Sunday, February 22, 2015

Nine Lawyers File FOIA Request Demanding Legal Basis for Banning the Spread of Western Value Systems in China's Universities

On February 10, 2015, copies of a Freedom of Information Application began appearing online under the title "By Its Nature Learning Should Be Open, To Seal Up Schools and Shut Up the Country is to Endanger the Nation" (学术天然应开放 封校锁国必误国). The Application, dated February 6, was addressed to the Ministry of Education and was signed by nine Chinese lawyers from Beijing, Hubei, Chongqing, Guizhou, and Yunnan: Yang Mingkua (杨名跨), Liu Wenhua (刘文华), Xu Silong (许思龙), Fu Wei (付薇), You Feizhu (游飞翥), Li Guisheng (李贵生), Zhou Lixin (周立新), Zhao Qing (赵庆), and Huang Simin (黄思敏).

The Application noted that, on January 29, 2015, Xinhua reported that at a meeting to study the spirit of the “Opinion Regarding Further Strengthening and Improving Propaganda and Ideology Work in Higher Education Given New Circumstances," Minister of Education Yuan Guiren said that it was necessary to strengthen controls over the ideological battlefield at institutions of higher learning, and in particular to strengthen controls over the creation of teaching materials and in-class instruction. Yuan also issued what came to be known as the "Four Absolute Nos":

  1. Under no circumstances allow into our classrooms any teaching materials that spread Western value systems. 
  2. Under no circumstances permit any discussion that attacks or defames the Party's leaders or smears socialism to take place in college classrooms. 
  3. Under no circumstances permit any discussion that violates the Constitution or laws to spread in college classrooms. 
  4. Under no circumstances permit instructors to grouse and complain in the classroom, or inculcate a bad mood amongst the student body.

For more about this, see this previous blog post: China's Search Engines Censor Searches for Scholar Who Questioned Education Minister's Anti-Western Values Stance.

The Application requested the following information from the Ministry of Education:
  1. Provide the legal support and the basis of authority for Yuan Guiren's "Four Absolute No's" order to the nation's institutes of higher learning.
  2. Publish a standard for delineating "Western value systems."
  3. Publish the criteria for differentiating between "attacking, defaming, and smearing" and the rights of criticism, suggestion, and free speech enjoyed by citizens under the Constitution.
The Application offered background for these requests. Here are some excerpts:
According to Article 9 of the Organic Law of the State Council:  "The Ministers in charge of the ministries or commissions shall direct the work of their respective departments; convene and preside over ministerial meetings or the general and executive meetings of the commissions; sign important requests for instructions and reports to be submitted to the State Council; and sign orders and instructions to be issued to their subordinate units." In many local education administrative offices and while attending many meetings with responsible officials from institutes of higher learning, Education Minister Yuan Guiren has used the "Four Absolute Nos" as the basis to issue specific orders regarding national education work on behalf of the Ministry of Education. These are actions taken in his official capacity as Minister of Education, and is a classic example of an executive order.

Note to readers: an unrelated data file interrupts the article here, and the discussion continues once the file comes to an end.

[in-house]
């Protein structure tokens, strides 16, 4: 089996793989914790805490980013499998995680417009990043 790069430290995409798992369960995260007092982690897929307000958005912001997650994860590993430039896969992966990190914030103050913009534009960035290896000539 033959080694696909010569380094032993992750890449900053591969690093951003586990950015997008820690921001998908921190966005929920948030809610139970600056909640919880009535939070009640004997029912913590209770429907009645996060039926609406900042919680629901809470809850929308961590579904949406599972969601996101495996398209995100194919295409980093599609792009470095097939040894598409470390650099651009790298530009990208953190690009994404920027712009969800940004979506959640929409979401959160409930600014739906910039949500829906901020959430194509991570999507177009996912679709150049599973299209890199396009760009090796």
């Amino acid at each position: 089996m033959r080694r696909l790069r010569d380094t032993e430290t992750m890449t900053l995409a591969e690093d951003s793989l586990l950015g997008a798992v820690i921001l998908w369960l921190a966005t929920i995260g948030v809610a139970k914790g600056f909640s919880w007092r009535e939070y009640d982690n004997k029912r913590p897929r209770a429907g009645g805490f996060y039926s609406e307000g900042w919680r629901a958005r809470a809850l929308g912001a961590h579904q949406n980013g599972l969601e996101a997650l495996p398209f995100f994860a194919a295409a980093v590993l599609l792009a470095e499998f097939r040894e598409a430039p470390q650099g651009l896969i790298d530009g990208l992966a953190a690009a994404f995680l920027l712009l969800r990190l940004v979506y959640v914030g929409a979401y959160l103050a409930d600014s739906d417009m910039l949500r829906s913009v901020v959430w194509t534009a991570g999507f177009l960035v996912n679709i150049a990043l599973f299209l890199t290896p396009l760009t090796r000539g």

According to the fundamental requirements for exercising executive authority in accordance with the law as set forth in the "State Council Implementation Outline for Comprehensively Promoting Administration in Accordance with the Law," administrative agencies must conduct executive management in accordance with relevant laws, regulations, and rules. Where something is not stipulated in a law, regulation, or rule, then an administrative agency may not issue any decisions which impact the legal rights and interests of, or which create additional duties for, citizens, corporations, or other organizations. 
The "Chinese Communist Party Central Committee Decision on Certain Major Issues Regarding Comprehensively Promoting the Rule of Law" also clearly requires: "All levels of government must insist upon executing tasks on a rule-of-law track. . . . Administrative agencies shall ensure that they perform those duties mandated by law, and not take actions they are not empowered to take. . . . Administrative agencies shall not establish any authority beyond what is legally mandated, and must not, except upon the basis of laws and regulations, issue any decisions which deplete the legal rights and interests, or increase the duties, of citizens, corporations, or other organizations." 
. . . . 
Article 2 of China's Constitution provides: "All power in the People's Republic of China belongs to the people." Article 35 of the Constitution provides citizens with the right to freedom of speech. Article 41 of the Constitution provides citizens the right to criticize and offer suggestions to "any state organ or functionary." Article 47 further ensures citizens' "freedom to engage in scientific research, literary and artistic creation and other cultural pursuits." Education Minister Yuan Guiren's "Four Absolute Nos" executive order places severe additional requirements and restrictions upon the aforementioned Constitutional rights with respect to the activities of institutions of higher learning, and he ought to publicly explain the legal basis from which this power originates.  
Furthermore, how to define "Western value systems" How to distinguish speech that "attacks and defames Party leaders, and smears socialism"? How to balance speech that is allegedly "attacking, defaming, and smearing" against the rights granted to citizens under Articles 35, 41, and 47 of the Constitution to the freedom of speech, to criticize and suggest, and to academic freedom?  
. . . .